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Teen crash rate in Alabama is increasing

Posted by lapearce on June 24, 2009

The Alabama Highway Patrol found that teen crashes increased 22 percent from 2007 to 2008, injuries increased 17 percent and the fatality rate among new drivers increased 1 percent. At one level, a 22 percent increase in crashes with only a 1 percent increase in fatalities says that cars are getting safer, or teens are crashing in safer ways (ie more low speed collisions). On the other side of the coin, however, you have some numbers that don’t fit into this country’s insatiable fix to legislate every facet of new driving: from when you can drive, to who you can drive with, to what you can do while driving, laws that are supposed to reduce crashes and save lives.

Alabama in-acted graduated driver’s licenses in 2002 that restricted night driving from 12 a.m.- 6 a.m., restricted passengers to three, and suspended licenses for six months for anyone with a restricted driver who broke certain driving laws. Alabama is currently looking to further strengthen their laws that are weak by today’s standards. Even though Alabama has some restrictions on teen drivers, they don’t have the crucial building block to creating good driving habits:

They don’t require driver’s ed.

This is the theme of the week with news, it seems, as both Florida and Tennessee, states that also have very high fatality and crash rates among new drivers, are recognizing that the states’ lack of driver’s education is probably to blame.

In Alabama, programs that are available (but not required) are finding that the public is appathetic to the problem. One such program, Calhoun County School Dristric’s driver’s education, has been discontinued.

“We really didn’t feel like we had a lot of students interested in taking driver’s education this summer. Our numbers have been dwindling the last few years,” Donald Turner of the school district said.

Butch Wright, who has tought driver’s education in Alabama for 39 years, says education is vital to a teen’s saftey on

AL, TN, and FL all scored low on Allstates recent study of dangerous states for teens to drive in. They dont require drivers education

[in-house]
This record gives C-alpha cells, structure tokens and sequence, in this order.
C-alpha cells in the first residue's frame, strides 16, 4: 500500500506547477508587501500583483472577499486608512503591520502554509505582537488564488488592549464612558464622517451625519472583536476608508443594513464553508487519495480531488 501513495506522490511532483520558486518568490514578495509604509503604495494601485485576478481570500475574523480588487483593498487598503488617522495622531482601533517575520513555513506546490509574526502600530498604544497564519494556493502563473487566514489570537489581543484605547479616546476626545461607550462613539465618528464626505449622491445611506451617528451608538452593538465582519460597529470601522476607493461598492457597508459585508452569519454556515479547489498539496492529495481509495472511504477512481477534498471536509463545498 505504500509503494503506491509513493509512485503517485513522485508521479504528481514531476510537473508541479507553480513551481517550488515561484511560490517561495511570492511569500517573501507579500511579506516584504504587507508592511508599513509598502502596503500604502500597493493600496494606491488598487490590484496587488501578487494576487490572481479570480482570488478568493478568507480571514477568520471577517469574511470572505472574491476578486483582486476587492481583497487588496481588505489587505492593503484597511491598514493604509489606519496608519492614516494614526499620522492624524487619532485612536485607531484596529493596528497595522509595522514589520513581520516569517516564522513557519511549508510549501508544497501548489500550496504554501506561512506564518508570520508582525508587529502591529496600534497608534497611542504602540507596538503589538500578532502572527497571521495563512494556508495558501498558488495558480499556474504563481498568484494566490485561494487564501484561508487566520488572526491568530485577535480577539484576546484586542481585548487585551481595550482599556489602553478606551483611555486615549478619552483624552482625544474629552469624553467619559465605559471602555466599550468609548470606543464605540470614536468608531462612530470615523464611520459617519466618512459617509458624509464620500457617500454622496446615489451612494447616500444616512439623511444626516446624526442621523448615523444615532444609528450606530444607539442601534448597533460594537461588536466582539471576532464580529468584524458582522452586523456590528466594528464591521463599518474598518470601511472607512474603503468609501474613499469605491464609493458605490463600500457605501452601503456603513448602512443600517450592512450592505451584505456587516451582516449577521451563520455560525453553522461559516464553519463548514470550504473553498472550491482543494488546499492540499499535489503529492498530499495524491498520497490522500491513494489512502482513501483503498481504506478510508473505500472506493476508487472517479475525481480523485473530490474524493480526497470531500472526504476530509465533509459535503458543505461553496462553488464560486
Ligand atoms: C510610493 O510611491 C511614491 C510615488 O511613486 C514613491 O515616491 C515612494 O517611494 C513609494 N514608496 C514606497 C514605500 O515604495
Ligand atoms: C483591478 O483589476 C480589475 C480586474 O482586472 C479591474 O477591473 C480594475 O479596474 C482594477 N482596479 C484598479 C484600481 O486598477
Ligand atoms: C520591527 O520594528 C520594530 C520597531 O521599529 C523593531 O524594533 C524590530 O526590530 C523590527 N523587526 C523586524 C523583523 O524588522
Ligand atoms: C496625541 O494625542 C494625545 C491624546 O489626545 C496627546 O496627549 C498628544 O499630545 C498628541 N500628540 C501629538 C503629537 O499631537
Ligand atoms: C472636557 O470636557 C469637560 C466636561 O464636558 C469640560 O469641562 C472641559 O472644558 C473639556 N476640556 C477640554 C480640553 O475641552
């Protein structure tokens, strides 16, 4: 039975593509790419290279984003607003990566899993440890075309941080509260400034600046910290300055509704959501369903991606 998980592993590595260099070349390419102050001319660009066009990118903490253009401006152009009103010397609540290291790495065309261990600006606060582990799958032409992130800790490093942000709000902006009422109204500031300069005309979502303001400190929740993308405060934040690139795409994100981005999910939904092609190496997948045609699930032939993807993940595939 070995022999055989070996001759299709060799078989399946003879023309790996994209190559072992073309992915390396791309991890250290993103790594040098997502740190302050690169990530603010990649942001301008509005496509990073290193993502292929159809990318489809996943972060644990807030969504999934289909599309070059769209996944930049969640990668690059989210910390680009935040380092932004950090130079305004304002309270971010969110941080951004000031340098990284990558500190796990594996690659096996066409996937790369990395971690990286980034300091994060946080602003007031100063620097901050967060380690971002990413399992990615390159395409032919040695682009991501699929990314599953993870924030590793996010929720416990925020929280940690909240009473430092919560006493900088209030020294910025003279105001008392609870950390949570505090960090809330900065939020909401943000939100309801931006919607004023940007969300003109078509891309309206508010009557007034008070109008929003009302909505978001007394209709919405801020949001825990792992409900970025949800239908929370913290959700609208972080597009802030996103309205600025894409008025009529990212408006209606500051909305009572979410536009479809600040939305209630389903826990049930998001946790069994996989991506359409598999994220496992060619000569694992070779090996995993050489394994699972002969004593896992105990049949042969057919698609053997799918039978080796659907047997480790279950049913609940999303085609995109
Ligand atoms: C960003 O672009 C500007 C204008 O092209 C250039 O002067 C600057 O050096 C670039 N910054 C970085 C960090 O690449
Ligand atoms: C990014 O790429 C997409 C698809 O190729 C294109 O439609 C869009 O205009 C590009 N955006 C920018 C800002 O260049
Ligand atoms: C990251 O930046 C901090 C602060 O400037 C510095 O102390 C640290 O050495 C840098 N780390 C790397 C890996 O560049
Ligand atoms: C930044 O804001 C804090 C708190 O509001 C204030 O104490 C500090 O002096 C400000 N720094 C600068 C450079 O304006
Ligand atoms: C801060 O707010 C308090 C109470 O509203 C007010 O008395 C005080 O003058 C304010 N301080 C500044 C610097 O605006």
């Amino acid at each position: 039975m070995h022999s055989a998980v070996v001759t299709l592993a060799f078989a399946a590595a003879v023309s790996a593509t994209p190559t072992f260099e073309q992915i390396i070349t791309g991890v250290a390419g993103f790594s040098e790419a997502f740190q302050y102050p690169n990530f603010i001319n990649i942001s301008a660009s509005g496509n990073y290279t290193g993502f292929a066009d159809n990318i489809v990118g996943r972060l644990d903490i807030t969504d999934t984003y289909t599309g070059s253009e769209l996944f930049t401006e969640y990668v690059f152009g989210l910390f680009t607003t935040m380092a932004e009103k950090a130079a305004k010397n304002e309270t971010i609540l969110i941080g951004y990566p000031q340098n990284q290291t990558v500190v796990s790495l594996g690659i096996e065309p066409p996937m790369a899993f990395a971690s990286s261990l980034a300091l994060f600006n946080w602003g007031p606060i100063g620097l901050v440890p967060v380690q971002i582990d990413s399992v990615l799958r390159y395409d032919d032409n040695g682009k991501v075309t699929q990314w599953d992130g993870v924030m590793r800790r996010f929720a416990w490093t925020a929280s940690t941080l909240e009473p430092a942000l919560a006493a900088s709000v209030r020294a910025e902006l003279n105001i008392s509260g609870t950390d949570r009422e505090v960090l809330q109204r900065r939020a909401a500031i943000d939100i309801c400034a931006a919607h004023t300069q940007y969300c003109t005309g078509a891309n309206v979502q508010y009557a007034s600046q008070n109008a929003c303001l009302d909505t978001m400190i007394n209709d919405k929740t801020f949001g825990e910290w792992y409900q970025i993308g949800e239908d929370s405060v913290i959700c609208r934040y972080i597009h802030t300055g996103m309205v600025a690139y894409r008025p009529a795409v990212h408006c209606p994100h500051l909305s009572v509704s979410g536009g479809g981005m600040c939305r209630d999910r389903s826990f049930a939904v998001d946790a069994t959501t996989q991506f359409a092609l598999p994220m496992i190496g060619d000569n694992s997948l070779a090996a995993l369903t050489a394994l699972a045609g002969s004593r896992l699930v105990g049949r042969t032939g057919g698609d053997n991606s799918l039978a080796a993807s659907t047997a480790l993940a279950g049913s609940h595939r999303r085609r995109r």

AL, TN, and FL all scored low on Allstate's recent study of dangerous states for teens to drive in. They don't require driver's education

the road. He also feels that it is important that the teen be taught by a professional, and not their parents. “It’s just easier for someone other than a parent to teach kids to drive. It’s very beneficial, and it takes the pressure off of parents that causes them to argue with their children,” Wright said.

With these three states all showing that a lack of driver’s education has a direct effect on the death rates of their drivers, I have to wonder why nothing is being done to stop it. At the very least why aren’t parents looking for education programs for their teens? And why are legislatures focusing on restrictions and not education? Restrictions, in my mind, are a lot like taking a child’s hand away from a hot pot and saying “no” but not telling them why not to touch the pot. You turn your head for a second and he’s reaching for the pot again, because he doesn’t understand why he shouldn’t touch it.

We need to teach new drivers why safe driving practices work.

(hat tip to ThinkB4YouDrive on twitter)


One Response to “Teen crash rate in Alabama is increasing”

  1. safedriver said

    Well written. Take a look at the Ontario government’s model of Graduated Licensing. It’s a good model here in Canada and seems to work well. New driver crashes are dropping and there are less fatalities and injuries for all drivers, especially during the age range of 16 to 24.

    The Ontario government is changing it in 2010 to increase the practice time before being elligable for a road test from 12 months to 18 months. The time can be reduced if they take approved driver trining.


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